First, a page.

The final say will be up to the congress to decide . The president of the Brazilian Senate, Rodrigo Pacheco, said that he didn't accept the government’s argument of lack of resources. “In Brazil, so much money is spent on countless futilities. It cannot be that young women from poor backgrounds with fundamental needs have to go empty-handed”, read a statement on the conservative politician’s website. There is the belief that there is a strong chance that the Congress will be able to overturn the veto. The need to re-examine the funding of the project is still present, however, Pacheco claims that there must be ways to provide the necessary period products for the ones in need.

While this fight is happening at the federal level. In certain states there have been measures that have been introduced as a way to try and improve low income menstruating people. For example João Doria, governor of the state of São Paulo, introduced the “Dignidade Intima” in June with a calculated investment of R$ 30 millions for the distribution of menstrual products to students in public schools under the administration of the state.

As well as initiatives in the public sector, there have been a surge of NGOs that work to help the menstrual hygiene conditions of people affected by period poverty. An example of that is Projeto Luna (@projetolunaoficial). The founder and president of Projeto Luna, Victoria Dezembro had recently returned to Brazil after studying in Italy when the Covid-19 pandemic started. She started the project by going to the supermarket with her boyfriend and buying pads, toilet paper, toothbrushes and toothpaste and handing the materials brought to the NGO Anjos da Caridade. After repeating this process for several weeks Dezembro decided to go more in depth into the cause and start her own NGO. She adds that “We work in shelters, helping people that are homeless and that live in affordable housing. We intend to expand into other places where there are menstruating people in vulnerable situations such as prisons and orphanages.” The project has already distributed 466 kits and 13,080 pads.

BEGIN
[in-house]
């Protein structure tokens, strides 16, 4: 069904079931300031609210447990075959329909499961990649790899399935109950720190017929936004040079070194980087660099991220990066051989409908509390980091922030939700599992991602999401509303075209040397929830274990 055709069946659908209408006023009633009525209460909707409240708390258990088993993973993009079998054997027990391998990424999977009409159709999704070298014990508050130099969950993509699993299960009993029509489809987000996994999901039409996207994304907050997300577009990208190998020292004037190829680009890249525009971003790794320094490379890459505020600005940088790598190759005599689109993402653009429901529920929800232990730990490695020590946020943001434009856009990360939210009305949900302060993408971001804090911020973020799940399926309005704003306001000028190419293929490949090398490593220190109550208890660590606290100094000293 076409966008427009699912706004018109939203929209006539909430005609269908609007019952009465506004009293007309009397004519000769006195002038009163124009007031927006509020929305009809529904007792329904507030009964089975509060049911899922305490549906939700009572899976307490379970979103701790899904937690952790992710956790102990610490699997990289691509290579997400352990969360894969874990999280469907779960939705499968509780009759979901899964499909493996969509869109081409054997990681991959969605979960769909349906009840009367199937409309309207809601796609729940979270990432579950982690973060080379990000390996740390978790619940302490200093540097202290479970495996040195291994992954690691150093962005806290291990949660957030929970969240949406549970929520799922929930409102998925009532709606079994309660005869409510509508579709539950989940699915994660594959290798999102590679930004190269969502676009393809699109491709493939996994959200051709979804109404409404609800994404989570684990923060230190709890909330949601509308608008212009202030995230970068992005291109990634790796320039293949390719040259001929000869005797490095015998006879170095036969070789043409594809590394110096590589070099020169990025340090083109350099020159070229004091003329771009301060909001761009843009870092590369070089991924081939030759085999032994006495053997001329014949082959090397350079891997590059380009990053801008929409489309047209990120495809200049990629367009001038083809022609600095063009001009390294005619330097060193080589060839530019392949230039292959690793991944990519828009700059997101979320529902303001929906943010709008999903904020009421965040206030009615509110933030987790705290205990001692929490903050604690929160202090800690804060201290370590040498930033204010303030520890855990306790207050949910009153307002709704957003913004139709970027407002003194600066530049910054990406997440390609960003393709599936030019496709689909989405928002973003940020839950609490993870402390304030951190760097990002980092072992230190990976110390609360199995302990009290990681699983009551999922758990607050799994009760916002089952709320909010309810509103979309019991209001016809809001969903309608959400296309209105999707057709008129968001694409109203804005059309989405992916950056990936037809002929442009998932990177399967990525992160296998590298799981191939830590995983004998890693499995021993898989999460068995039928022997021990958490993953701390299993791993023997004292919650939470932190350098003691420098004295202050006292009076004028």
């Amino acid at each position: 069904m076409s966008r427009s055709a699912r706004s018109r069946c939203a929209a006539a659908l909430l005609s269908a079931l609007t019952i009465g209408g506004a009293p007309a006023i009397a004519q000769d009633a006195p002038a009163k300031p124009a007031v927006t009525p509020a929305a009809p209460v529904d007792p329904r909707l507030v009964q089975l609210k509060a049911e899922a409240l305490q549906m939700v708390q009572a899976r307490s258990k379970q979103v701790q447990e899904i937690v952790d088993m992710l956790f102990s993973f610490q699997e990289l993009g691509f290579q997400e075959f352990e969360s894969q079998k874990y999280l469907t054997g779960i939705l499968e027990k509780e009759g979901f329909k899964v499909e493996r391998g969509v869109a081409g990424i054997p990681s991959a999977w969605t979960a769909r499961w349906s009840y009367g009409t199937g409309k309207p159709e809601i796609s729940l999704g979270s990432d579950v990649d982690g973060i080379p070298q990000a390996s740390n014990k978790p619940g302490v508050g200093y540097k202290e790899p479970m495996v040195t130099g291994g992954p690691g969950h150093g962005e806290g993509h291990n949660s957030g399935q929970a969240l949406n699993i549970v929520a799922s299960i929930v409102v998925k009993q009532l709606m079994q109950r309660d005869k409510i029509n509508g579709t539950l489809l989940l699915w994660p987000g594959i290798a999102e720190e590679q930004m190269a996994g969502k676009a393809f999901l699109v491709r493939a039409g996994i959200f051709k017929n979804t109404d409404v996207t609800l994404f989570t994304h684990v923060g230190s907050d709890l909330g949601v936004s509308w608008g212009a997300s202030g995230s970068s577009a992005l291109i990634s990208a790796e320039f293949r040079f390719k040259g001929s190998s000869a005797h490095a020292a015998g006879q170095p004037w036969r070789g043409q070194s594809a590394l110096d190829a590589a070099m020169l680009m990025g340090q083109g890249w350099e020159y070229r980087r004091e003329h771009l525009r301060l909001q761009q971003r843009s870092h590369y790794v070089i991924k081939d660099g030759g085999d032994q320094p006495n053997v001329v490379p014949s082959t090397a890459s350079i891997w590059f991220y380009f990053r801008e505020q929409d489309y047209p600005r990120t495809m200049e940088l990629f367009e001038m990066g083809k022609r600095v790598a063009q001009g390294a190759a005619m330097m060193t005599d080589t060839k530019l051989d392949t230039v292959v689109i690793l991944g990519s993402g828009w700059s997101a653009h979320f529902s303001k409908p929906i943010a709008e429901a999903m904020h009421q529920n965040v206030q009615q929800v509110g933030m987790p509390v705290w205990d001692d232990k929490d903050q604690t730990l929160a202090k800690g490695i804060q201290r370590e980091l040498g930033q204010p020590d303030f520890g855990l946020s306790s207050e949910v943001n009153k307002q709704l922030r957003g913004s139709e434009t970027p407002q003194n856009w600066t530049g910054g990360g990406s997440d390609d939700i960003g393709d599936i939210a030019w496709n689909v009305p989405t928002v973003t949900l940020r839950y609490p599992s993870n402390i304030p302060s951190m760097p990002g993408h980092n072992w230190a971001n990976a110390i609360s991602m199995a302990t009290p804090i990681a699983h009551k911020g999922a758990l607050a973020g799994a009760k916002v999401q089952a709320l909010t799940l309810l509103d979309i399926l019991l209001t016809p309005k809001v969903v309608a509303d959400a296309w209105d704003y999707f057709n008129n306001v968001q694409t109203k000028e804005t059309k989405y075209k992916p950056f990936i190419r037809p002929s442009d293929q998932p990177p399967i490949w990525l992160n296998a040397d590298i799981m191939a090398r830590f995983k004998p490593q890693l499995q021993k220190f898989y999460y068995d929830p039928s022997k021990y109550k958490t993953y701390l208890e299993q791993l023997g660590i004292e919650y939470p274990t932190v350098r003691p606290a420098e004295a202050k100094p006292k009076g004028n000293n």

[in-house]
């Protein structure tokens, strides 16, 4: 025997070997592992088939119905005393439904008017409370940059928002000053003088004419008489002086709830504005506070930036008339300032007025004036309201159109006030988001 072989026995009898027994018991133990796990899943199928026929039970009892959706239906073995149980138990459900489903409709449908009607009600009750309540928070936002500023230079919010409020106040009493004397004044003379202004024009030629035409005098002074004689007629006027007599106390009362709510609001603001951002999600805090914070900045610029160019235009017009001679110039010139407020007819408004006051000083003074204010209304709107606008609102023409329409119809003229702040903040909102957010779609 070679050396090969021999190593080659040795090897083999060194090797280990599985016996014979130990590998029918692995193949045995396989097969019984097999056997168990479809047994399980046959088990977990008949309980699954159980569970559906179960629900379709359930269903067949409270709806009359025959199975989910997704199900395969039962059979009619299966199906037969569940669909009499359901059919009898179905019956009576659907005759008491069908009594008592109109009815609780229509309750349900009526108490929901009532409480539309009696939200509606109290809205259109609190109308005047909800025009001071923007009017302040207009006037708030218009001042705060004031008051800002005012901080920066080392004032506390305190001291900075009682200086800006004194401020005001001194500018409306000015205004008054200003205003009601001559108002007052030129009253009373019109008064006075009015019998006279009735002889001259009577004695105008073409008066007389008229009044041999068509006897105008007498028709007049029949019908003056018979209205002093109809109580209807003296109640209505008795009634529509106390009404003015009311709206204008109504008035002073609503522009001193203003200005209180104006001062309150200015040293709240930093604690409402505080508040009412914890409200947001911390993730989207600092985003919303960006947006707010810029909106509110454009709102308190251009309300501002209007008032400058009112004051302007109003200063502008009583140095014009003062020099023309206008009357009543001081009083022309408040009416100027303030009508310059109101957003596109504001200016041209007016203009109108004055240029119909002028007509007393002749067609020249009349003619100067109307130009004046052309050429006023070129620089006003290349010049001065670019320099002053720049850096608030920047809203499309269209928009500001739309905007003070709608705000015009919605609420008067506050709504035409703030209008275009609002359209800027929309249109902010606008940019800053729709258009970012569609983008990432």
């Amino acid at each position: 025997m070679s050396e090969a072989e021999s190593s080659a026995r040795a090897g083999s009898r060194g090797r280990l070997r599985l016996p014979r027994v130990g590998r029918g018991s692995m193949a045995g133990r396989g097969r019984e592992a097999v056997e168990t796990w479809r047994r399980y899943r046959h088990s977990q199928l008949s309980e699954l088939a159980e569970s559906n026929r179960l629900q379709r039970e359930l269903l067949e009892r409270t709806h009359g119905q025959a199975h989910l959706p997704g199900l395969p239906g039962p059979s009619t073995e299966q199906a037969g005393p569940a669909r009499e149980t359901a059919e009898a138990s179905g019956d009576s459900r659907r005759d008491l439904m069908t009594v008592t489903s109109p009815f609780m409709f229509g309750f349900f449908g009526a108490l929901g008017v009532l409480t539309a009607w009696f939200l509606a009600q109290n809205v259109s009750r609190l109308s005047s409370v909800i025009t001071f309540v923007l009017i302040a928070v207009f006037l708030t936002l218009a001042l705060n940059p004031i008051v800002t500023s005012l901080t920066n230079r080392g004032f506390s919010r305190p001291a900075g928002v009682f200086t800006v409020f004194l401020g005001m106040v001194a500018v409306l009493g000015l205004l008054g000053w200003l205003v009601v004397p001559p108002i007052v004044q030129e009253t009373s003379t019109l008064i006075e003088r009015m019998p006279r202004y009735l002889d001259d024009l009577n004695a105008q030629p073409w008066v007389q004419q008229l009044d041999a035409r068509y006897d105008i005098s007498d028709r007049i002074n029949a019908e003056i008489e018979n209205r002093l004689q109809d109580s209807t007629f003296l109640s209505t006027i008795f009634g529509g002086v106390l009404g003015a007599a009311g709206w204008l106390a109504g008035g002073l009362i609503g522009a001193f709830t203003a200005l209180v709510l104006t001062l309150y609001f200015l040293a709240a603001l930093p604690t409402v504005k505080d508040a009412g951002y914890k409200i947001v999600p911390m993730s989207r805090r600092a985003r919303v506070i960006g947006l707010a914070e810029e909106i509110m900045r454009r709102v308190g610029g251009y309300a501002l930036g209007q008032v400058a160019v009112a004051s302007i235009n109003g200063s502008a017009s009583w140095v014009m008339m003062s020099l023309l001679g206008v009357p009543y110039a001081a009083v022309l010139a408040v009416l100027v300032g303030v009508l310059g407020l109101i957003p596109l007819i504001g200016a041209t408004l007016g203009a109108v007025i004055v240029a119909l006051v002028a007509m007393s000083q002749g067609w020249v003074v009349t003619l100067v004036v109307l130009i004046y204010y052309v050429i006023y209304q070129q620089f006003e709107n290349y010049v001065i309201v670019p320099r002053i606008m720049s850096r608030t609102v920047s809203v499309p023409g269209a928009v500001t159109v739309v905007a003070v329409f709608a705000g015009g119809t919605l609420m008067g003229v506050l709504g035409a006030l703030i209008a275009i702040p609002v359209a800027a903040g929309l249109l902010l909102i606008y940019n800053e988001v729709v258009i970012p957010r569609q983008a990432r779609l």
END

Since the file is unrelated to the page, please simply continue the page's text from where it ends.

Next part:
Period poverty is a long lasting issue, however with the implementation of public policies and the help from NGOs a better and more equal society can start to appear on the horizon. Everyone that menstruates should be able to have access to menstrual hygiene products, no matter what their background is.


Bulhões, Gabriela. “What Is Menstrual Poverty, a Problem That Affects Thousands of People in Brazil.” Olhar Digital, 7 Oct. 2021,

Polo, Rafaela. “Pobreza Menstrual: 5 Projetos Sociais Ajudam Mulheres Doando Absorventes.” 16/10/2021 - UOL Universa, UOL, 16 Oct. 2021,

Prange, Astrid. “Brazil: Bolsonaro's Veto on Free Menstrual Products Sparks Outrage: DW: 18.10.2021.” DW.COM, 18 Oct. 2021,

Ricci, Larissa, and Maria Irenilda Pereira . “Entenda o Que É Pobreza Menstrual e Os Impactos Na Saúde Das Mulheres.” Ciência e Saúde, 15 Oct. 2021,

Rivera, Raíssa. “Após Veto De Bolsonaro, Confira Projetos Contra a Pobreza Menstrual Nos Estados.” Revista Marie Claire, 23 Oct. 2021,